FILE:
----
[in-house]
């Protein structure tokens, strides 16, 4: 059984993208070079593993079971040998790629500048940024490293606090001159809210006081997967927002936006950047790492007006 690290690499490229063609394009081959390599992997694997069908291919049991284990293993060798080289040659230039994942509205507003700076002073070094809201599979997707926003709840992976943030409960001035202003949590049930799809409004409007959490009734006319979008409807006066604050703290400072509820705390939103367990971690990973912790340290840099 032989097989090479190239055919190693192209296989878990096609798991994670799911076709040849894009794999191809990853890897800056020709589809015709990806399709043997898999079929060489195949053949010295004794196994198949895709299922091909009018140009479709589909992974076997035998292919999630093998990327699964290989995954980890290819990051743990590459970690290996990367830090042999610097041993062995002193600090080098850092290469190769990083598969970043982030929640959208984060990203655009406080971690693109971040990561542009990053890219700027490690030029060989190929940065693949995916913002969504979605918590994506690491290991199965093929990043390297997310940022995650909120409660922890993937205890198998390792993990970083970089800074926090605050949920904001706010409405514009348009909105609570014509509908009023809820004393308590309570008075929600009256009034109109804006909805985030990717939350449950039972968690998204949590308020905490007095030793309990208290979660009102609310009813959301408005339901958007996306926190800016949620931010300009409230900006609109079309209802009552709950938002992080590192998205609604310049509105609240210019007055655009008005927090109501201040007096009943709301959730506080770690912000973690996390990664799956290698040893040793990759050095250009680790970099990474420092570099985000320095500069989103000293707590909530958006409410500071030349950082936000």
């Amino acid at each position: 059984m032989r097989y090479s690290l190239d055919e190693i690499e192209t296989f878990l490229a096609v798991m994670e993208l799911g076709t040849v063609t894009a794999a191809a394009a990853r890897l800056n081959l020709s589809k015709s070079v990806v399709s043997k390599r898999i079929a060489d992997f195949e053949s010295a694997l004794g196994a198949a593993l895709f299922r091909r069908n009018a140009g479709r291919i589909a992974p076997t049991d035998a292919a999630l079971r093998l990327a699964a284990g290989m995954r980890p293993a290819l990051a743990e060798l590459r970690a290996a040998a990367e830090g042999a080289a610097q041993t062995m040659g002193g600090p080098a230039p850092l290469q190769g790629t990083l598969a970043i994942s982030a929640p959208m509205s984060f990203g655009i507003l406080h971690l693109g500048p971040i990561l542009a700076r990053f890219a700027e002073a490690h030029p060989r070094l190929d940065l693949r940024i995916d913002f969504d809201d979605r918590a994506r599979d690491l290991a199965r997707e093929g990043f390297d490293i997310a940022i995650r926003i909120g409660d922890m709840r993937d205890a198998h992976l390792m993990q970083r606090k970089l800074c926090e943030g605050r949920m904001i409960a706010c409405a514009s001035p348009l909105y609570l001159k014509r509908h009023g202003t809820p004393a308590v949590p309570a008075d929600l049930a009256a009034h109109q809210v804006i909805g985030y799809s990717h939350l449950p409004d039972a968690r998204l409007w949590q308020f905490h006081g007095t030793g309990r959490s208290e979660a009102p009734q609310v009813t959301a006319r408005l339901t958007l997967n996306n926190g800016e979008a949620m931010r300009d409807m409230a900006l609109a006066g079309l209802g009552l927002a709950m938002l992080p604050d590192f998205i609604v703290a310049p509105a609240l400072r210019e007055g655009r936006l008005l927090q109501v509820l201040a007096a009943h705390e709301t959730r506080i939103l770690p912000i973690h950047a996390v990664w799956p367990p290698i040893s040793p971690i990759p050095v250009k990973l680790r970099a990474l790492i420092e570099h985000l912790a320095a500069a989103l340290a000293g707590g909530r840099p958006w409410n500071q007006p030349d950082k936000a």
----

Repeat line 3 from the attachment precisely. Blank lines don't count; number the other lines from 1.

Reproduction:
């Amino acid at each position: 059984m032989r097989y090479s690290l190239d055919e190693i690499e192209t296989f878990l490229a096609v798991m994670e993208l799911g076709t040849v063609t894009a794999a191809a394009a990853r890897l800056n081959l020709s589809k015709s070079v990806v399709s043997k390599r898999i079929a060489d992997f195949e053949s010295a694997l004794g196994a198949a593993l895709f299922r091909r069908n009018a140009g479709r291919i589909a992974p076997t049991d035998a292919a999630l079971r093998l990327a699964a284990g290989m995954r980890p293993a290819l990051a743990e060798l590459r970690a290996a040998a990367e830090g042999a080289a610097q041993t062995m040659g002193g600090p080098a230039p850092l290469q190769g790629t990083l598969a970043i994942s982030a929640p959208m509205s984060f990203g655009i507003l406080h971690l693109g500048p971040i990561l542009a700076r990053f890219a700027e002073a490690h030029p060989r070094l190929d940065l693949r940024i995916d913002f969504d809201d979605r918590a994506r599979d690491l290991a199965r997707e093929g990043f390297d490293i997310a940022i995650r926003i909120g409660d922890m709840r993937d205890a198998h992976l390792m993990q970083r606090k970089l800074c926090e943030g605050r949920m904001i409960a706010c409405a514009s001035p348009l909105y609570l001159k014509r509908h009023g202003t809820p004393a308590v949590p309570a008075d929600l049930a009256a009034h109109q809210v804006i909805g985030y799809s990717h939350l449950p409004d039972a968690r998204l409007w949590q308020f905490h006081g007095t030793g309990r959490s208290e979660a009102p009734q609310v009813t959301a006319r408005l339901t958007l997967n996306n926190g800016e979008a949620m931010r300009d409807m409230a900006l609109a006066g079309l209802g009552l927002a709950m938002l992080p604050d590192f998205i609604v703290a310049p509105a609240l400072r210019e007055g655009r936006l008005l927090q109501v509820l201040a007096a009943h705390e709301t959730r506080i939103l770690p912000i973690h950047a996390v990664w799956p367990p290698i040893s040793p971690i990759p050095v250009k990973l680790r970099a990474l790492i420092e570099h985000l912790a320095a500069a989103l340290a000293g707590g909530r840099p958006w409410n500071q007006p030349d950082k936000a």